WOODRIDGE, Ill. -- Brian Burke walked past the weight room at the Air Canada Centre a few weeks ago and, for the first time, saw some tangible evidence of how the culture of the Maple Leafs is changing.
He counted 28 players working out in mid-July and Burke pulled a veteran aside and asked him how many would have been in the weight room a year ago last summer. The answer: Five.
"I think we've done two things since I came here in November," said Burke in between practices at the Team USA Olympic orientation camp. "One, the culture has changed ... But the single biggest thing is the job security issue. Last year, everyone came to camp and the question was: "Who are they going to play with?" Now the question is: "Am I going to play?"
Burke would love to change more with the Leafs, but has yet to make a move on a high-end, top-six forward. He has a deep defence, more than $4 million US in salary cap space and some creativity to offer, but thus far he hasn't been able to pull off the kind of deal the Leafs require.
"Fans ask me on the street: 'Who's going to score the goals?' It's a legitimate question," Burke said. "Last year, we were 10th in the league and I believe you're entitled to some internal improvement. (Mikhail) Grabovski should be better. (John) Mitchell should be better. (Matt) Stajan should be better. (Niklas) Hagman scored 20 goals and missed 17 games. I don't think it's unrealistic that if Nik stays healthy, he can score 25, maybe 30."
That's the upside, without adding a forward in a trade.
The downside: Nik Antropov, one of the Leafs' leading offensive players, is gone, and Jason Blake, who led the club in goals and points last season, did much of his scoring playing alongside Dominic Moore, who no longer is a Leaf.
Burke has no interest in the unsigned Alex Tanguay, but has his eyes on some teams with cap troubles, including the Boston Bruins, who basically are straddling the cap without having signed star forward, Phil Kessel.
When asked if anything was going on trade-wise, Burke said "it's pretty slow. But I hate answering that question because it can change with one phone call."
Assuming the call doesn't come, the Leafs will open camp in September with a different frame of mind -- and body -- than in the past several seasons.
"To me, the No. 1 thing is you can tell guys are nervous," Burke said. "I like that. There are 28 guys in our weight room for a reason. The guy who wasn't there last year is thinking: 'Maybe I don't have a job. Maybe I have to prepare better.'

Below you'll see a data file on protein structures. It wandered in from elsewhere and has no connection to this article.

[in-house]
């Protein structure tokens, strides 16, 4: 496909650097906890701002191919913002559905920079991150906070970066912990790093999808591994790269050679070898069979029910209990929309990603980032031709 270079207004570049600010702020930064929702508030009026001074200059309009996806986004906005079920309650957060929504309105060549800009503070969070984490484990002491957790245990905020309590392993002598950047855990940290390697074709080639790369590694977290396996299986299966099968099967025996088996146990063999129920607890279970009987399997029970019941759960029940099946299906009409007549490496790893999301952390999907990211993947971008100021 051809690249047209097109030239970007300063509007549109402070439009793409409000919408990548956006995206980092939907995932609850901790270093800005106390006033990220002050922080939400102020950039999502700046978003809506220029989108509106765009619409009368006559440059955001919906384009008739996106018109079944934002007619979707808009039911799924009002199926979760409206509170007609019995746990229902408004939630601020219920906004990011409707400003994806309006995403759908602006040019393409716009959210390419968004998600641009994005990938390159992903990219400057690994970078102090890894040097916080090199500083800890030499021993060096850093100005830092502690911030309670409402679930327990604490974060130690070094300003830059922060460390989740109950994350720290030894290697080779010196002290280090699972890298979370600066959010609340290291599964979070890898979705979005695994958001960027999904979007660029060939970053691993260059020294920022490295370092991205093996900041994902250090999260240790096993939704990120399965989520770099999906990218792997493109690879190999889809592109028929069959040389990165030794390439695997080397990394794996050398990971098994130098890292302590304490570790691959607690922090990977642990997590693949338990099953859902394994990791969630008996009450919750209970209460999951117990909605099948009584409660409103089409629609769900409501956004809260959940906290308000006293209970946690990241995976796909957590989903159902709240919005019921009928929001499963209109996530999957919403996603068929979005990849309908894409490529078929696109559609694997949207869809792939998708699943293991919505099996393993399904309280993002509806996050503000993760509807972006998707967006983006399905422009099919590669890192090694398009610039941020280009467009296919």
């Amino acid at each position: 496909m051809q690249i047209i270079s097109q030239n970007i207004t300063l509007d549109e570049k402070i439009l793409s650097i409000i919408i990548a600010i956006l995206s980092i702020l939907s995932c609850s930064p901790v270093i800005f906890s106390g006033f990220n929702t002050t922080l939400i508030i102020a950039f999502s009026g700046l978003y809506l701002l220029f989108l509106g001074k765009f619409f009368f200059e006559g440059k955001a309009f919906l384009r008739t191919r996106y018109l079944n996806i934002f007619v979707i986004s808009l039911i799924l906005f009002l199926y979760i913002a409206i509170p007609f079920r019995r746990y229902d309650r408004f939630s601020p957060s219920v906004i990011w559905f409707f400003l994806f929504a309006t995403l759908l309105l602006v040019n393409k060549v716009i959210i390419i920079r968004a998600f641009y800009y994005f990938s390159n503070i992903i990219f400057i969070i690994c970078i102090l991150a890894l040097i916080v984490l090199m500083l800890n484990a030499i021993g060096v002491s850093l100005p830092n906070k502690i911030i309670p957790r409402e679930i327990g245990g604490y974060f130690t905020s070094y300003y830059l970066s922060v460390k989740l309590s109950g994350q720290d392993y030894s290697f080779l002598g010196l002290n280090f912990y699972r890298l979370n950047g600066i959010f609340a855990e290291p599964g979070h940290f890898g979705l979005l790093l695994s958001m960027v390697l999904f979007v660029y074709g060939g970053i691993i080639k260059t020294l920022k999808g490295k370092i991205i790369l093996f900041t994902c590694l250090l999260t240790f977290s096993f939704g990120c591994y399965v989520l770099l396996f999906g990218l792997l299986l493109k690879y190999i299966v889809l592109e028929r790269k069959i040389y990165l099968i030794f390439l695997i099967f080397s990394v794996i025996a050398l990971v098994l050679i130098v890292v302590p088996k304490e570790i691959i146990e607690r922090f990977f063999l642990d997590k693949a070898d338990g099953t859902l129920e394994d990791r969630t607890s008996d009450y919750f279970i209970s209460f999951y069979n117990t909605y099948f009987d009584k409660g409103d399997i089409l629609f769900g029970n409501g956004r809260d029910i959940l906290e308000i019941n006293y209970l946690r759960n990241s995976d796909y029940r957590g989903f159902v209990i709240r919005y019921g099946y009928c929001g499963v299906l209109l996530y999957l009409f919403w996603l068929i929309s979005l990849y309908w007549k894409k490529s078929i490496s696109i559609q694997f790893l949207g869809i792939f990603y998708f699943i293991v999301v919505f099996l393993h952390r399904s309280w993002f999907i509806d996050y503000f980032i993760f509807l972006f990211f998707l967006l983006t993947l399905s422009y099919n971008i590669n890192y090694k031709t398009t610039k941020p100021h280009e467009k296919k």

"You look at the centre position. You got Mitchell, you've got Stajan, you've got Primeau, you've got (Rickard) Wallin, you've got Grabovski. That, you're going to have to sort out. You look at the list of centres, it means someone is going to be sitting next to me (in the press box) on opening night."
There are other goals Burke has set, among them cutting down the Leafs' league-worst goals against average. He wants to allow at least 41 fewer goals than a year ago. But even improving that much will move the Leafs into only 22nd in the NHL. Realistically, a 60-goal reduction would be necessary for this team to be considered anything other than fodder.
Starting goalkeeper Vesa Toskala is coming off a horrible season and his backup, Swedish rookie, Jonas Gustavsson, has never played an NHL game.
"I'm betting on Vesa," said Burke. "I liked him in San Jose. I like the way he stood up to me this year. I like when players do that. I called him and he said he was hurt. He has three surgeries at the end of the year.
"I'm counting on a big bounce back year and I also feel last year he wasn't pushed enough.
Hopefully, we have a healthy Vesa and a goaltender who will push him and that will help."
Burke is excited to see the new Leafs kids -- Gustavsson, 2009 first draft pick Nazem Kadri, free agent signings Christian Hanson, Tyler Bozak and Robert Slaney and big winger Viktor Stalberg, a sixth round pick in 2006 who has spent the past three years at the University of Vermont.
"I love that Nazem Kadri says he's going to make our team," Burke said. "I love that attitude. We're perfectly prepared to send any player on a one-way contract to the minors if someone beats him out.
"That's a critical factor for us. We need that pressure from below. We need people pushing for jobs. If you don't have that, you don't have desperation. We need that to get to the next level."